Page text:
By ANNE RILEY-KATZ - Posted date: 5/7/2007
Los Angeles Business Journal

Talent scouts have been on the Hollywood scene for decades, looking to land plum roles for tomorrow's stars.

Now, a new firm is scouting talent, but its goal is to buy equity stakes from top actors, actresses and directors who worked in films and TV shows.

The company is Content Partners LLC, started last year by billionaire entrepreneurs Mark Cuban and Todd Wagner along with Paul Wachter, a Los Angeles financial advisor; Steve Kram, former William Morris executive vice president; and Steve Blume, the former CFO of Brillstein-Grey Management, which managed such heavyweight talent as Brad Pitt, Nicolas Cage, Courtney Cox, Bill Maher and Lorne Michaels.

"It's like the stock market, people buy and sell for all kinds of reasons; it's perceived future value," said Wachter. "They are making a market. You will make a lot of money if you get lucky or if you build a big business in volume."

The Westwood-based firm buys the equity stake in films and TV shows owned by established actors and other talent – up to $25 million worth per client – in exchange for 50 percent to 100 percent of their "back-end" participation rights, which are shares of profit in specific projects. Back-end profit is money paid out to actors or other participants, such as producers, after a studio recovers its production and promotion costs.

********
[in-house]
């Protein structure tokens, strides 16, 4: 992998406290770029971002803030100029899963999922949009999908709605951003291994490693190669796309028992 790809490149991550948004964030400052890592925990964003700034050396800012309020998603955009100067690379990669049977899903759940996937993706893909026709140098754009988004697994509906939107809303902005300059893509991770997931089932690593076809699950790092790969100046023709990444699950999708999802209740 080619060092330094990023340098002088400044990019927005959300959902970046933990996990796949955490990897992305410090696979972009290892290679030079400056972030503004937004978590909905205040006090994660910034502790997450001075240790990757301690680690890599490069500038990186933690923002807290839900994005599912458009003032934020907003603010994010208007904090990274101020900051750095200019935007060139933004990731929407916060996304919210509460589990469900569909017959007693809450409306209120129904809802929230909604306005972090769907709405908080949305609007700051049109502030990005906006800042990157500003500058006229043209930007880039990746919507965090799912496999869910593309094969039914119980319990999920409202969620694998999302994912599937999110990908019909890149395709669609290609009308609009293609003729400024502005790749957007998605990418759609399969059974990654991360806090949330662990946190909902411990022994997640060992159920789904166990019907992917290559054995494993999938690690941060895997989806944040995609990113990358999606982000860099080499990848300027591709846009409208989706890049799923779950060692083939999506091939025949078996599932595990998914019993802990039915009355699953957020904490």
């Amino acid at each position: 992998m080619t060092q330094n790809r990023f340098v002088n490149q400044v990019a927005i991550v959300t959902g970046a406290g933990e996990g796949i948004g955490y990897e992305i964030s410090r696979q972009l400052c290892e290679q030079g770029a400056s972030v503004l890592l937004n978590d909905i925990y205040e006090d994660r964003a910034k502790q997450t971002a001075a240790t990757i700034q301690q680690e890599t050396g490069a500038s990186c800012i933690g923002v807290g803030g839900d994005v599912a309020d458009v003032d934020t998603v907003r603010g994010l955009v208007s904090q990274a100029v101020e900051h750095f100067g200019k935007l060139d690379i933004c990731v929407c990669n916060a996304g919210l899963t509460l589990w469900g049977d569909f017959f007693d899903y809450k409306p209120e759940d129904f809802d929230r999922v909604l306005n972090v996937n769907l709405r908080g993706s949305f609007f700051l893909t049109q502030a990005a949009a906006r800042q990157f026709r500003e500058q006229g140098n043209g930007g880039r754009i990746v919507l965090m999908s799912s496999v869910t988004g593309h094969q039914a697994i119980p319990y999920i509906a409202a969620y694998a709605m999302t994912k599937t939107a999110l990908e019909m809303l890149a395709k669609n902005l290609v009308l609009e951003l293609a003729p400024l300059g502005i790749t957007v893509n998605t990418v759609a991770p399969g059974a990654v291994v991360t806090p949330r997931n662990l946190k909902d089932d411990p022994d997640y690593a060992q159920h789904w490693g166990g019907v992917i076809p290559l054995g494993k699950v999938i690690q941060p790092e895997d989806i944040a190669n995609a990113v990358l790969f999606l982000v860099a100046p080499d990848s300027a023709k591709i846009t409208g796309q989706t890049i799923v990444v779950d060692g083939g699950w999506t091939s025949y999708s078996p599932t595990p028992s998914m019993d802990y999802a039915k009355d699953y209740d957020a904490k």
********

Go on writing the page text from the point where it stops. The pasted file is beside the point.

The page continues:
For example, an actor who expects to get $10 million to $20 million from a film over the next few years may be willing to sell that right today for, say, $8 million.

The firm is tight-lipped and takes client confidentiality seriously, so it's unclear what kind of discount is typical. Content Partners' services include monitoring future participation statements, auditing when necessary, employing expert distribution consultants in the audit process and negotiating audit settlements.

"A lot of people don't want to have to go through the long process of enforcement and collection. It's a distraction, emotionally and financially draining, and it makes sense to want a sophisticated operation do it at its own cost," said entertainment attorney Michael Sherman of Jeffer, Mangels, Butler & Marmaro, LLP, who said he has clients interested in the company's services.

Content Partners is taking on the risk that eventual payments will not be great enough to cover its payout, although it can enjoy outsized rewards if the movie or TV show is a hit. And it is taking on the risk that the eventual payments will be made in a timely way.

"The longer it takes (Content Partners) to collect, the more it will hurt; they're either paying interest for money loaned by their backers or losing the time value of that money," said Lindsay Conner, an entertainment attorney for Dickstein Shapiro LLP. "If you look back on pioneers of most kinds, they will either strike it rich or go bust trying. Tune in after a few years."


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